My Father’s Tools

Thirteen years, one month, and one day after my father passed away, 
I am finally doing something with the few hand tools of his 
that I bought from Mom’s estate after she died five years later.

They have spent the greater part of their time with me 
gathering dust on a rack of old lumber in my garage.

In the dark, early hours of a sleepless August morning,
I am facing a barrage of memories
and forming something of a shrine,
or at least a memorial.

The glow of ceiling shop lights fades into a gravel halo
out beyond the open door while I work above the floor
at the opposite end on a windowless wall.

I have chosen to set them up high 
where they will gain little notice from casual visitors
but will easily remind me—when I choose—
of blisters that turned into calluses,
crops that turned into cash,
lumber that turned into barns,
livestock that turned into food,
days that turned into decades.

Working off the upper steps of a four-foot ladder,
I set nails and screws to place each tool
in a way that keeps some space between each
and holds them well beyond easy reach.

It goes slow with the heavy touch
of hard, cold steel in the wrenches,
the menacing tip of the tobacco spears,
the smooth, years' worn feel of the burley knife,
the fine-toothed blades of meat saws,
a large, long, handle-less auger bit
and the warm, wooden grips of the old hand saws.

And with each I remember the man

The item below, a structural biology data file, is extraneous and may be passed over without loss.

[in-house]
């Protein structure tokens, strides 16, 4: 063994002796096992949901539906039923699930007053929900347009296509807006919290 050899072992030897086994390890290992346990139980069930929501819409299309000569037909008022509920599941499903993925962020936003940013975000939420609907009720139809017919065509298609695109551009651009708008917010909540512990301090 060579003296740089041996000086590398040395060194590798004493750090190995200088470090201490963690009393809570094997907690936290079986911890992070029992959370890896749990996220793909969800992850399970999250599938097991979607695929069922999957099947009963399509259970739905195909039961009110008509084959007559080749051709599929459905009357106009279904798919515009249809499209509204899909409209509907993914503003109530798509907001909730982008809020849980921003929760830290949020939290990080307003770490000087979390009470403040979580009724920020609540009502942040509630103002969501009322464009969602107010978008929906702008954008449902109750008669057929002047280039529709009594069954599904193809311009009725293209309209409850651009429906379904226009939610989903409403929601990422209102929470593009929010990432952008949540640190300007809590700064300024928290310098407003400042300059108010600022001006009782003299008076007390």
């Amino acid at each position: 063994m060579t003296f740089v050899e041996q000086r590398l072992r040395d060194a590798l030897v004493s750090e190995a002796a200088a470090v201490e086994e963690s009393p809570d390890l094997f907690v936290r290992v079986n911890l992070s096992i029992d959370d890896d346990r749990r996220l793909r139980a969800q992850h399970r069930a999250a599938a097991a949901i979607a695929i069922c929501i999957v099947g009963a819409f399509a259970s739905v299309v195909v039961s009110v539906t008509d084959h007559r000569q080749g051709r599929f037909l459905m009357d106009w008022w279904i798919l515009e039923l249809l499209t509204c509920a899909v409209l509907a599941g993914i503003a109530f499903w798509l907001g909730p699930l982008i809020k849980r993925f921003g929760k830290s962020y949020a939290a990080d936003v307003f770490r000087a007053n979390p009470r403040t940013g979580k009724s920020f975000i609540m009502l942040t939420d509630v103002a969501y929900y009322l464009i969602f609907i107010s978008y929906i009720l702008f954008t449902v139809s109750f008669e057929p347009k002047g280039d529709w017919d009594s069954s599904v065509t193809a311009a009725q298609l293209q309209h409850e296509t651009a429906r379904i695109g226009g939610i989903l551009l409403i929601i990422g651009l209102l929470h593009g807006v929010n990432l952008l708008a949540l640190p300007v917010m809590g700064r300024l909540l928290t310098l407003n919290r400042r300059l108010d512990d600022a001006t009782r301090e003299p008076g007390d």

I feared, loved, and eventually admired,
and the dawn-to-dark hours of growing up
on a dairy farm in western Kentucky
where it seemed that he knew how to do everything
that needing doing with wood, wire, pipe, brick, or block,
or even dirt and seed.

I have plenty of other tools
to do the jobs I choose to do
from time to time
and I’m not planning on using these
in the common manner as might be expected.

Sometimes, such things as these
have earned a greater respect,
although it is hard to imagine any greater
than that earned by a tool that does well
what it was designed to do.

But there are occasions 
when the hands that have held such things as these
have made them more sacred and more pleasing
than the purpose they were given.
Such things as this should not be too easy to touch.

These have earned their rest
and so has he.

H. Arnett

About Doc Arnett

Native of southwestern Kentucky currently living in Ark City, Kansas, with my wife of twenty-nine years, Randa. We have, between us, eight children and twenty-eight grandkids. We enjoy singing, worship, remodeling and travel.
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